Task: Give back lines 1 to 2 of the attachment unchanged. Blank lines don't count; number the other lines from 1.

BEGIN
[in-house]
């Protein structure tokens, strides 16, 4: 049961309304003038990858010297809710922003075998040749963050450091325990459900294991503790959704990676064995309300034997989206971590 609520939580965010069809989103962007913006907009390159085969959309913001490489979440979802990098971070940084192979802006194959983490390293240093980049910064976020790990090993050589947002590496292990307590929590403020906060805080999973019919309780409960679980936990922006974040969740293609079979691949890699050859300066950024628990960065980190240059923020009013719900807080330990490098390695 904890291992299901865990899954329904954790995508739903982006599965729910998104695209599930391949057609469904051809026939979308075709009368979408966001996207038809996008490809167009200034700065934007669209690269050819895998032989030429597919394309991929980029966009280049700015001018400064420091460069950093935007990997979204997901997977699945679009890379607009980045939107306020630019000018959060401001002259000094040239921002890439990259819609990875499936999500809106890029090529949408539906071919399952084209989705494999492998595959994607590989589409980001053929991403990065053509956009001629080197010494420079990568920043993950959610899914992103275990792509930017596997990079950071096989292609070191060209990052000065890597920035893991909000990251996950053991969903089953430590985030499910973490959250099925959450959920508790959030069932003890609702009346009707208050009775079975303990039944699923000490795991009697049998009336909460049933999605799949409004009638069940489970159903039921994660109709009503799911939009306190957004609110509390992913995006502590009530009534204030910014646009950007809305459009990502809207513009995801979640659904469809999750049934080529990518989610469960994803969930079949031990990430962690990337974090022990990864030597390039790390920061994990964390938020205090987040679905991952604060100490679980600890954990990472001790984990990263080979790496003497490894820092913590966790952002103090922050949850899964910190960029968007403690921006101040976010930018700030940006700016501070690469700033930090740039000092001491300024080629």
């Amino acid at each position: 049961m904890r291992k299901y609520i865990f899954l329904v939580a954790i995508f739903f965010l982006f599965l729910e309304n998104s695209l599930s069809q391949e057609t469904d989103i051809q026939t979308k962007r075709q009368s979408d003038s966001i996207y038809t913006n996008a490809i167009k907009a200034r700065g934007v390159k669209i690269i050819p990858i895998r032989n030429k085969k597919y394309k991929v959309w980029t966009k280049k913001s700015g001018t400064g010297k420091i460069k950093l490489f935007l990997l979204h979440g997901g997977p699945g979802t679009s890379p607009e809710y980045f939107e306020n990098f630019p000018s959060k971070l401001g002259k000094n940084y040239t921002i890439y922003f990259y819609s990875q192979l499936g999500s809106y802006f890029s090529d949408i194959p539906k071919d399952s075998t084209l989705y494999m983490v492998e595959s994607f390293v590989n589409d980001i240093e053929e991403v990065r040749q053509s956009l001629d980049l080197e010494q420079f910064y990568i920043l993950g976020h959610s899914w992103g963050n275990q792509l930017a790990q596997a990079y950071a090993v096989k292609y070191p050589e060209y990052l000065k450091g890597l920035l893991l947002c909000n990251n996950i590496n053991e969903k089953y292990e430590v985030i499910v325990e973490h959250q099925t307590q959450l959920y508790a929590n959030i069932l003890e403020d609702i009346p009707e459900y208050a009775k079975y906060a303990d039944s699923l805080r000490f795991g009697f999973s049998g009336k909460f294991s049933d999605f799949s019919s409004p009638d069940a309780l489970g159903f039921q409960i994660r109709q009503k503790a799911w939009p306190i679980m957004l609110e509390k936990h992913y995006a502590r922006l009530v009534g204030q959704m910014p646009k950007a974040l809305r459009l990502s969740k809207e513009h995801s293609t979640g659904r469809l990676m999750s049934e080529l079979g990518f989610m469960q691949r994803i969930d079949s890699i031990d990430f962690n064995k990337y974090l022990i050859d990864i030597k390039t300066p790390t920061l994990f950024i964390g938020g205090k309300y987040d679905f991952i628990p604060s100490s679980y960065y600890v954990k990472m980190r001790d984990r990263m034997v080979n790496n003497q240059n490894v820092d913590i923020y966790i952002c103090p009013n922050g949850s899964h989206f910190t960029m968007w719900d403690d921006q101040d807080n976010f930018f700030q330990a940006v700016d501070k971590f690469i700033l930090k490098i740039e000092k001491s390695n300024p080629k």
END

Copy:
[in-house]
């Protein structure tokens, strides 16, 4: 049961309304003038990858010297809710922003075998040749963050450091325990459900294991503790959704990676064995309300034997989206971590 609520939580965010069809989103962007913006907009390159085969959309913001490489979440979802990098971070940084192979802006194959983490390293240093980049910064976020790990090993050589947002590496292990307590929590403020906060805080999973019919309780409960679980936990922006974040969740293609079979691949890699050859300066950024628990960065980190240059923020009013719900807080330990490098390695 904890291992299901865990899954329904954790995508739903982006599965729910998104695209599930391949057609469904051809026939979308075709009368979408966001996207038809996008490809167009200034700065934007669209690269050819895998032989030429597919394309991929980029966009280049700015001018400064420091460069950093935007990997979204997901997977699945679009890379607009980045939107306020630019000018959060401001002259000094040239921002890439990259819609990875499936999500809106890029090529949408539906071919399952084209989705494999492998595959994607590989589409980001053929991403990065053509956009001629080197010494420079990568920043993950959610899914992103275990792509930017596997990079950071096989292609070191060209990052000065890597920035893991909000990251996950053991969903089953430590985030499910973490959250099925959450959920508790959030069932003890609702009346009707208050009775079975303990039944699923000490795991009697049998009336909460049933999605799949409004009638069940489970159903039921994660109709009503799911939009306190957004609110509390992913995006502590009530009534204030910014646009950007809305459009990502809207513009995801979640659904469809999750049934080529990518989610469960994803969930079949031990990430962690990337974090022990990864030597390039790390920061994990964390938020205090987040679905991952604060100490679980600890954990990472001790984990990263080979790496003497490894820092913590966790952002103090922050949850899964910190960029968007403690921006101040976010930018700030940006700016501070690469700033930090740039000092001491300024080629």